Being a good teacher is difficult. Being a good teacher in the age of television and the internet, when Facebook is available at the click of a few touch-screen keys, in an age when entertainment and misinformation, and the opinions of Hollywood execs, and the opinions of whoever has the technical knowledge to set up a Tumblr account are always available – is even harder.
“When Sesame Street does a segment, they bring in little children to watch it. If the children start wiggling before 17 seconds, they cut the segment,” explained Shirley Steinberg, co-founder of the McGill-based Freire Project. “Seventeen seconds. That’s what Sesame Street sees as a rational time for kids to give their attention. That tells me as a teacher, I have to be good.”
But what qualities makes a good teacher, and a good lesson? And how do you put those qualities into a classroom – whether it’s a room of kindergartners jaded by too much television or an introductory science lecture in Leacock 132?
Steinberg’s role is to work with teachers: to talk to them about media literacy and critical pedagogy, the philosophy on which the Freire Project is founded. She described the project as a global network of grassroots educators who question the standard curriculum: “Is this enough, should we have more?”
Where do politics fit in?
I had arranged to talk to Steinberg via Skype – though she is based at McGill, she was in Spain when I contacted her collaborating with a group at the University of Barcelona. I hit the call button, and moments later I found myself facing Steinberg in her hotel room; I half-heartedly apologized for the fact that I was sitting in my room in a hoodie, my hair caked with grease. Steinberg’s red hair was pulled back into hundreds of tiny braids; she had two coloured rubber bracelets on her wrist. One reads “The Freire Project: Radical Love,” and the other is for Joe Kincheloe, the late co-founder of the project.
I have notes scrawled on a single piece of scratch paper – the back of electronics lab instructions – which represent the sum -total of knowledge I have on critical pedagogy. Steinberg was surprised that I was even familiar with the term. I explain I picked up the article pitch because after interviewing Denis Rancourt, former Ottawa physics professor who was fired in the spring of 2009 for giving a senior class all A-pluses, I have been curious as to how education can be restructured. How could science class go beyond the carrot-and-stick grading system, beyond professors who seem too wrapped up in research to freshen up their class notes from year to year?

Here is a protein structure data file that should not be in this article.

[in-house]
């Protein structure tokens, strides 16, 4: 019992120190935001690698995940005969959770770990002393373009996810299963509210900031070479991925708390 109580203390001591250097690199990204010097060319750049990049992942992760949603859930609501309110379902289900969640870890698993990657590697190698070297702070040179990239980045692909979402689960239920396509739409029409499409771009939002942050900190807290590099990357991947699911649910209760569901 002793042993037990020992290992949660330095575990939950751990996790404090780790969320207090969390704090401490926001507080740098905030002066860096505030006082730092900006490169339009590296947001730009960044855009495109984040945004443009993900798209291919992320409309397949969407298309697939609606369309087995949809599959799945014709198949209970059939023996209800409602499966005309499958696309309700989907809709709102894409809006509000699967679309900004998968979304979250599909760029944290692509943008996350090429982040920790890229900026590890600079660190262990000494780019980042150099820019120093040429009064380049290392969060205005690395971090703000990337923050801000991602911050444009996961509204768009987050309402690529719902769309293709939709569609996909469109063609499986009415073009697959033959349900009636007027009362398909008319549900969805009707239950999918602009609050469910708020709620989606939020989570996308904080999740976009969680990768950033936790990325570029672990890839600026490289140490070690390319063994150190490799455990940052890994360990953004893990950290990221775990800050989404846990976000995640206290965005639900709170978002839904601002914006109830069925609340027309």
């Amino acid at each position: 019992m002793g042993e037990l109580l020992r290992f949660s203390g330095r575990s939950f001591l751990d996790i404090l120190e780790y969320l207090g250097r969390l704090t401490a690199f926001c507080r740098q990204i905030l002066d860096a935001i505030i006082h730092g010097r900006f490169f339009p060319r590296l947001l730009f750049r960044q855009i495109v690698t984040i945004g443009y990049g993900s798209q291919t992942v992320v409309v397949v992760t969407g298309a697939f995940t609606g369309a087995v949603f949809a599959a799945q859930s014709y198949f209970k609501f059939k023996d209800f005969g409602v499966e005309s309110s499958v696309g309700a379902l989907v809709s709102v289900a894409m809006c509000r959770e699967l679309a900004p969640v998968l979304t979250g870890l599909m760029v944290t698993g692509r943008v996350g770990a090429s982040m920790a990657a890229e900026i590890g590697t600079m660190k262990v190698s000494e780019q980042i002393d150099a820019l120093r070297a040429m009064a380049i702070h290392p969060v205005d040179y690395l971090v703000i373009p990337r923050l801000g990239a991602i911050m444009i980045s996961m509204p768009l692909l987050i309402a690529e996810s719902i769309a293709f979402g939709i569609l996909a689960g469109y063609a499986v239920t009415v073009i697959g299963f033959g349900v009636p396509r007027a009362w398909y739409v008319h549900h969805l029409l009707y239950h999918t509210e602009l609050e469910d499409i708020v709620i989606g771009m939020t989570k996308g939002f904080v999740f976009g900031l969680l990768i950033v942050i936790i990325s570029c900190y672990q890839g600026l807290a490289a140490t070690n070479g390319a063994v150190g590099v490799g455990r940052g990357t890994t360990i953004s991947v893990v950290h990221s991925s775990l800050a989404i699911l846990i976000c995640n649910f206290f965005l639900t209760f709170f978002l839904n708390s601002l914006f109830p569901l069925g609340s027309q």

Dismantling and reconstructing
Quebec has a secondary curriculum that won’t fit into a standard-sized binder. The curriculum consists of pages and pages of what topics teachers need to cover, and in what year students should learn what skills.
Critical pedagogy is in essence the opposite of the heavy and formal provincial outline. Pedagogy is the science of teaching – but critical pedagogy is not a method, not something which can be imposed or memorized. Furthermore, it’s not a one-size-fits-everyone-who-lives-in-the-same-boundaries-on-a-map mandate.
“You teach rich kids differently from how you teach poor kids. You just do. If you don’t, you’re a liar, as a teacher,” said Steinberg.
Critical pedagogy hangs on the idea that teaching happens within a social context, within a political context. Teaching may fall into power balances between students and teachers – this ought to be realized and fixed; and it has the power to examine power imbalances that students face in their own communities. Teachers need to understand where their students are coming from and incorporate this into the classroom.
“If I were trying to work with you – and in fact, I probably will do it before the interview is over – but since your area is science, instead of talking to you about my area, I would try to bring science into it, and discuss it from your point of view… It’s about, number one, contextualizing – nothing is learned in a vacuum,” she explained.
I think of the problems in an introductory mechanics class: massless pulleys, frictionless slopes, no air resistance – imaginary systems sheltered from even the slightest draft. But sometimes I like that politics – oppression, gender – have no business in the very fundamental laws of the universe. It makes physics class simple.